Kevin Moroney (U. Limerick, Ireland) will give a hybrid talk in the amphitheater (E018). From coffee brewing to drug delivery: modelling transport processes in porous media.
The extraction of chemical species from porous matrices using a liquid solvent is an important operation in many applications. Sometimes the goal is simply to maximise the overall quantity of material extracted. In other cases, careful control of both the extraction rate and final extracted quantity of multiple species may be required. In either instance, it is desirable to develop physically-accurate models to understand the important mechanisms driving behaviour and predict the time evolution of extraction for a particular set of material and operating parameters.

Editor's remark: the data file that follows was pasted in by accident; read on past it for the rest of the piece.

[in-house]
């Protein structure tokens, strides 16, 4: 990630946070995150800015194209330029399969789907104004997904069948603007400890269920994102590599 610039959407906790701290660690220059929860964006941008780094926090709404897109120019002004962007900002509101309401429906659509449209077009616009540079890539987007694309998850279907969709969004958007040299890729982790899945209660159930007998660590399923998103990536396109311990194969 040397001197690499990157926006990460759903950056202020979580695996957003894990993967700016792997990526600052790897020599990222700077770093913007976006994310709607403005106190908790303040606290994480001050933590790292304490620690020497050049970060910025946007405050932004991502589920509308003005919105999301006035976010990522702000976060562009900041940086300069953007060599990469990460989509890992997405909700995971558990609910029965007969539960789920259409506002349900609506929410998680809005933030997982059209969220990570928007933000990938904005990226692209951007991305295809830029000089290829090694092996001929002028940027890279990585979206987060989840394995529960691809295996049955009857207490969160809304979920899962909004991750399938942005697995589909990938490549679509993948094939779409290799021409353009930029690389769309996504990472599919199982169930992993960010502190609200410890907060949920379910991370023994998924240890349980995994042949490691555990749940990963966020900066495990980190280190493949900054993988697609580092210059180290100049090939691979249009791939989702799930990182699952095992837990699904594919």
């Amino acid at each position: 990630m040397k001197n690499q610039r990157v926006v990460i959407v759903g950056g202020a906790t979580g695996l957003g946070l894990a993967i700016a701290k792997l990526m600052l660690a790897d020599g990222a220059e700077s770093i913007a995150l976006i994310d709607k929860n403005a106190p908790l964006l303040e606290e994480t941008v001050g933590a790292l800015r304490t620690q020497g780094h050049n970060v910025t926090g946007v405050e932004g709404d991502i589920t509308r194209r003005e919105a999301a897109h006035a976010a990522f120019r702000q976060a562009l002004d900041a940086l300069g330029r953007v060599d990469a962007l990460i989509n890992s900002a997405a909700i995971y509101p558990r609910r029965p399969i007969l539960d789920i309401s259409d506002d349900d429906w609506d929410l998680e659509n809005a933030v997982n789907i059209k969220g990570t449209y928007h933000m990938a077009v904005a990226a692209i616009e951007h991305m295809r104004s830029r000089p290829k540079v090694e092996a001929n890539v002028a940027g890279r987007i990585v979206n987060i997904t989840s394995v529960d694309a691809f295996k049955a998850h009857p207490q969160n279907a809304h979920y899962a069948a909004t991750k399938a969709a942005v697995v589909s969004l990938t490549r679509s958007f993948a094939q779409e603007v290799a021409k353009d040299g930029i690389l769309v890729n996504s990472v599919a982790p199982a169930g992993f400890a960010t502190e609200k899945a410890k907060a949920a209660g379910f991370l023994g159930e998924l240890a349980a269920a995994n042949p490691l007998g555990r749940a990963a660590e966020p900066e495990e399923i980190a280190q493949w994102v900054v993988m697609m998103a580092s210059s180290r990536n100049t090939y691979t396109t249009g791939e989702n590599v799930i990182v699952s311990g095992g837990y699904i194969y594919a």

In this talk, I will discuss modelling of mass transport in porous systems applied to coffee brewing and drug release from pharmaceutical granules. The goal in each case is to model the quantity of one or more chemical species extracted over time based on the physical properties of the system. These systems have highly complex porous microstructures, such that, even if the geometry could be exactly determined, direct simulation of fluid flow and mass transport in such a domain would be computationally prohibitive. Traditional mathematical modelling involving continuum modelling, coupled with more recent volume averaging techniques, are applied to arrive at a set of macroscopic equations governing transport. Theoretically, the effective macroscale transport properties can derived by solving a cell problem on the microscale, although in this work empirical correlations are adopted. The results of some simple macroscopic models will be outlined and challenges and future developments discussed. While some results have been obtain to date, this work is very much in development and comments and suggestions are welcome.